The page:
Sponsorship from local businesses also plays a part. Even when cash is tight, like the past year during the pandemic, she maintained business sponsorships by asking for help with marketing (postings on Facebook for example), rather than asking for money. Other funding comes from crowdfunding campaigns such as Empower the Arts, which will kick off from July, through which all donations are eligible for a 15% match by United Arts of Central Florida, an organization that supports local arts groups. 

But she admits that raising funds is hard. “Advice I would give is: Firstly, be grateful for every donation and thank everyone, starting with people you know. Secondly, remember that you never know where a small donation can lead. And thirdly, there’s no such thing as a no. Somebody can say no, but you can go back and ask again. The only absolute no is “take me off your list”, or “do not contact me again or I’ll sue you”. Sometimes you don’t even get a no, you just get no response at all. I can send 100 letters and get three responses. I don’t take it personally. Also, passion sells. And honesty.”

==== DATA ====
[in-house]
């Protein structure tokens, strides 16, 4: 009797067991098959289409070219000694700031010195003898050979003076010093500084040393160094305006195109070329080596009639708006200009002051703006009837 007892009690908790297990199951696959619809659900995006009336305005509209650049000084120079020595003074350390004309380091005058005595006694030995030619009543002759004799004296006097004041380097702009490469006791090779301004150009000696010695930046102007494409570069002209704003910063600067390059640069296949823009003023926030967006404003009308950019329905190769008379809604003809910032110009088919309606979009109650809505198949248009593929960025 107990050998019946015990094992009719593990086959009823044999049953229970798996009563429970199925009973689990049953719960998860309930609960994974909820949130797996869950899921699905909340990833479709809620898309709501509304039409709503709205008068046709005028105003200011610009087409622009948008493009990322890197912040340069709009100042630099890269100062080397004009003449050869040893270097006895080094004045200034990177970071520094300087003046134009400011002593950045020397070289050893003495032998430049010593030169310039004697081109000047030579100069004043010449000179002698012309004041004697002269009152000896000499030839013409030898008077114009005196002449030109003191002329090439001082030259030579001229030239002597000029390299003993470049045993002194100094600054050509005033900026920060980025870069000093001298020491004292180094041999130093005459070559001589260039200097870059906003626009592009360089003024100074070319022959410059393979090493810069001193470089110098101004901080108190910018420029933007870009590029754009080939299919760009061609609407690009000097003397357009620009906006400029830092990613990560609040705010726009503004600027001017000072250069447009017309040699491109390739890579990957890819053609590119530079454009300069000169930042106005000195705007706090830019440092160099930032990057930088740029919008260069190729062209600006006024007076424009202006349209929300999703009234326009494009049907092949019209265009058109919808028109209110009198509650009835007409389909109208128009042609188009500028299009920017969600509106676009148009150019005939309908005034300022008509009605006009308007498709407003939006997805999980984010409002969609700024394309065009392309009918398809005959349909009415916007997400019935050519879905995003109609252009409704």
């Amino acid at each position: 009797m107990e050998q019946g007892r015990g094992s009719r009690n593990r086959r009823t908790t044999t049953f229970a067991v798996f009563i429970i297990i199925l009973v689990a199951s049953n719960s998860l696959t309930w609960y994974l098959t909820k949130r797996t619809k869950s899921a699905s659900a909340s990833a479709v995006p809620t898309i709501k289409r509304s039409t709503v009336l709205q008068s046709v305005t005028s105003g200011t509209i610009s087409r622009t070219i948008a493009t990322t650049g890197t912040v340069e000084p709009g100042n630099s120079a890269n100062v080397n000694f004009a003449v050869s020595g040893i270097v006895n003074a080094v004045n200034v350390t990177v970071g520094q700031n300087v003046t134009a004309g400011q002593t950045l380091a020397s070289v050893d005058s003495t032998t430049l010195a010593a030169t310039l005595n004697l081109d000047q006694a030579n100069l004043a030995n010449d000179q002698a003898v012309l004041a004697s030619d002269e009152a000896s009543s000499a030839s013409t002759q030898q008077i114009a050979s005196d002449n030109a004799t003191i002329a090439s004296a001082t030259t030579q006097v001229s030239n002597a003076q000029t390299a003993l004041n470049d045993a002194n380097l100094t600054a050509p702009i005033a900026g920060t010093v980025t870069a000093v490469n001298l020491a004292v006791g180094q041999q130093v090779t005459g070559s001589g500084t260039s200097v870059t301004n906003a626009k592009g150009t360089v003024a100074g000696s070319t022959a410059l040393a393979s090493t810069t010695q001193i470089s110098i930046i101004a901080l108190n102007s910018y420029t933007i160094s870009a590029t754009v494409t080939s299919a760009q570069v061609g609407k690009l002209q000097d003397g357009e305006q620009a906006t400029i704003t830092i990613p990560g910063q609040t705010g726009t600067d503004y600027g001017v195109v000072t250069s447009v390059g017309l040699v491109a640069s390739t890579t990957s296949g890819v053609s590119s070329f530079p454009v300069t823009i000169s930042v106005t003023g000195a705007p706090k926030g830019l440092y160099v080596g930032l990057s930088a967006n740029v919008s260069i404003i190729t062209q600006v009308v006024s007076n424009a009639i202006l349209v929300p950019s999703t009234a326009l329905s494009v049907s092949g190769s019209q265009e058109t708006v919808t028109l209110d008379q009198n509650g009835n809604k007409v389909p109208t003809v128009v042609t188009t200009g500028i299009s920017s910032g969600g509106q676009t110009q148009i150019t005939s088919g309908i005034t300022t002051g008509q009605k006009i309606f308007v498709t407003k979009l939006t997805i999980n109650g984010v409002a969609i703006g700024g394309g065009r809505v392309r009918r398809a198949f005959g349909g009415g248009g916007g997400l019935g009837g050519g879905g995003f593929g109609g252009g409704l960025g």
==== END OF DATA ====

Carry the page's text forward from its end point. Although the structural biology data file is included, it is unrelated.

Lastly, I asked Nina what is the hardest thing about running a film festival. “The hardest thing about running a film festival is getting the word out.” Hum, I may know someone who can help her out with that.  

In house screenings run from Sept 20 through 26. Many will then be available online from Sept 27 through October 3. For more information, please visit peacefilmfest.org.

About the Author: Born and bred in Dublin Ireland, Tracey spent over two decades working in art galleries and institutions in London and New York and collaborated regularly with art detective Charles Hill on recovering stolen masterpieces from public and private art collections. In 2020 she decided to take off her art world cap, packed her bags and moved to Milan, Italy, where she works as an English teacher, translator and writer.